In the mid-1950s, after several decades of fast living in New York, Eddie Owens Martin returned home to Georgia. Martin dedicated the remainder of his life to endowing seven acres of inherited land with nine hundred feet of painted cement fence, towering totems, and ornate temples that formed Pasaquan, a land of the future.
Martin devoted himself to spreading the good word of the Pasaquoyan religion and called himself St. EOM (the acronym for his name). In sculptures like this one, St. EOM realized his vision of fellow Pasaquoyans, who wore tall headdresses that allowed for the extension of their hair toward the sky. “Your hair is your antenna to the spirit world, man, and you should never cut it,” said St. EOM.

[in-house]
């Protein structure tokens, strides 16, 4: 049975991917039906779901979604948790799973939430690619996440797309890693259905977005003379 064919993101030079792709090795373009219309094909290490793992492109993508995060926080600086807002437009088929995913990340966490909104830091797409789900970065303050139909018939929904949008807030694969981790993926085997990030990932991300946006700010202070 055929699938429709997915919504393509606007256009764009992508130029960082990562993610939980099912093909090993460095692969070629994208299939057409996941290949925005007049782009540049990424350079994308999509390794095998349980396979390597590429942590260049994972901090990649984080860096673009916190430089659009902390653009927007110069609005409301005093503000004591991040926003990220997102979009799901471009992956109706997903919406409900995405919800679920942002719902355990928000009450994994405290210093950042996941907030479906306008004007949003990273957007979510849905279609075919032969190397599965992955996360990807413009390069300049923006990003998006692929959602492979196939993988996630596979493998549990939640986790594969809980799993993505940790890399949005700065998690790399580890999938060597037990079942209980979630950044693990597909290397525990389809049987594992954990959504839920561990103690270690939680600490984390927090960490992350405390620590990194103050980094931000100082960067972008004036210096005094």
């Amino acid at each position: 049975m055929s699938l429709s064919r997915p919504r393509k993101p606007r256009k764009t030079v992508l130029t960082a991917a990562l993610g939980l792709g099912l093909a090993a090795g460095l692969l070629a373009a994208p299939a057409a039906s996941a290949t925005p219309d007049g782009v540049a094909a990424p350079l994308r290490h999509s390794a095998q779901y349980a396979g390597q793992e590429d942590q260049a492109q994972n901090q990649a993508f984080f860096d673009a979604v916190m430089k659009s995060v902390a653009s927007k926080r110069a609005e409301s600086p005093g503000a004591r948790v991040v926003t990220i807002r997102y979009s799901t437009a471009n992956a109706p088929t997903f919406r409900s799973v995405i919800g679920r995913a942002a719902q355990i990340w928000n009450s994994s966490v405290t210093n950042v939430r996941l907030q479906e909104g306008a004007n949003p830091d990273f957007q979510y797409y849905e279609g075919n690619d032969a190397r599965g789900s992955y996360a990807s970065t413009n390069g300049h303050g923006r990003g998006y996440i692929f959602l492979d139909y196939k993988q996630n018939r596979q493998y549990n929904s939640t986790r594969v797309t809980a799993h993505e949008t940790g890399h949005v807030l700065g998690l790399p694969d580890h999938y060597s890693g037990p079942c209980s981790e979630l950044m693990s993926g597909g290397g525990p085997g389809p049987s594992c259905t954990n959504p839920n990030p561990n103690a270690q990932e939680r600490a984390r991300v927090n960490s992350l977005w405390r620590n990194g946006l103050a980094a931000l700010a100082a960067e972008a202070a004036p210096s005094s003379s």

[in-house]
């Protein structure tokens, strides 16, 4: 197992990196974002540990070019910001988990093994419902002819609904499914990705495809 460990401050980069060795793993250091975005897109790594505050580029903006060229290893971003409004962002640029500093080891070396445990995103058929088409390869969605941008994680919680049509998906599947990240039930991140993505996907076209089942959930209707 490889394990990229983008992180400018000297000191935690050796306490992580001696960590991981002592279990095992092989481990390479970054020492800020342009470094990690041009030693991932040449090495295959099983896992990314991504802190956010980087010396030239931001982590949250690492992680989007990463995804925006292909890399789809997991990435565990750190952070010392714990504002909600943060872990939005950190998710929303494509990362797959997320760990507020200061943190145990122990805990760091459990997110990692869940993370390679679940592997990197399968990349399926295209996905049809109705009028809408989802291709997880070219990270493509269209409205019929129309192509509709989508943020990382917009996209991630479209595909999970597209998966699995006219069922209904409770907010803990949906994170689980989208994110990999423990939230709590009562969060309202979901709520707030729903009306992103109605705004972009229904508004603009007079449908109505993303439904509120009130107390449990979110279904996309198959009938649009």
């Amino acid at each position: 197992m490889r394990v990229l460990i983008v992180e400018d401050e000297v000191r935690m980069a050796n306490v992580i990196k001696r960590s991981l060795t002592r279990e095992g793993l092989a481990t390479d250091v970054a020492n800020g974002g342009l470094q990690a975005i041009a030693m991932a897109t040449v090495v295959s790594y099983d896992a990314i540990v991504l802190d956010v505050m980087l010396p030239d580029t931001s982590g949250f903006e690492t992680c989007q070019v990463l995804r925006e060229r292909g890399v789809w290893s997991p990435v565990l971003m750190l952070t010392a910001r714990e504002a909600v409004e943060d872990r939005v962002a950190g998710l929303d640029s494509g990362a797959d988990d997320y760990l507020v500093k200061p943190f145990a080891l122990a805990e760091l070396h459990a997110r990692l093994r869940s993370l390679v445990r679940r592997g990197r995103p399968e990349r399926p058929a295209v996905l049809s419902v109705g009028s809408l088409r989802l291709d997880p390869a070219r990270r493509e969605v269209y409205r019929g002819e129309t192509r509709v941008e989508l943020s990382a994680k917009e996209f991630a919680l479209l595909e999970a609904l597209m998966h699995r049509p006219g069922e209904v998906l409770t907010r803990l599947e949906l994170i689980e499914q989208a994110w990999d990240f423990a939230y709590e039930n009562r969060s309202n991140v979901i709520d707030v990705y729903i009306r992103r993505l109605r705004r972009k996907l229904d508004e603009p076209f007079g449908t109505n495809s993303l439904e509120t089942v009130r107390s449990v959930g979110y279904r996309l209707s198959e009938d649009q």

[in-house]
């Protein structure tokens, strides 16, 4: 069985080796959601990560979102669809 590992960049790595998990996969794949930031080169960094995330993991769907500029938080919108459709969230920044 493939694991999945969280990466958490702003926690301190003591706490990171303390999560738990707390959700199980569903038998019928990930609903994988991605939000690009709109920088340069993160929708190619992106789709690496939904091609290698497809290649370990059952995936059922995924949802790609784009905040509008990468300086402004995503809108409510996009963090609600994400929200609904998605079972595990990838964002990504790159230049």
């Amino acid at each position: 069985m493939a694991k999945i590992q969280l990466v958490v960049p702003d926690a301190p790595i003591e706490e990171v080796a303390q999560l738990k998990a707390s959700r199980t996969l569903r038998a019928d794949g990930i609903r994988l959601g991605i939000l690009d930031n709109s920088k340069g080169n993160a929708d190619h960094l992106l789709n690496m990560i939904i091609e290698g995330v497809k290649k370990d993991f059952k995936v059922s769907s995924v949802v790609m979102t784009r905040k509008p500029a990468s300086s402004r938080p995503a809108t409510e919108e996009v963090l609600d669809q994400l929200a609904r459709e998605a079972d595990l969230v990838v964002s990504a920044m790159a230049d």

Since 2014, the Kohler Foundation, Inc., has worked with the Pasaquan Preservation Society to save this extraordinary world, which is two hours southeast of Atlanta and reopened to the public in 2016.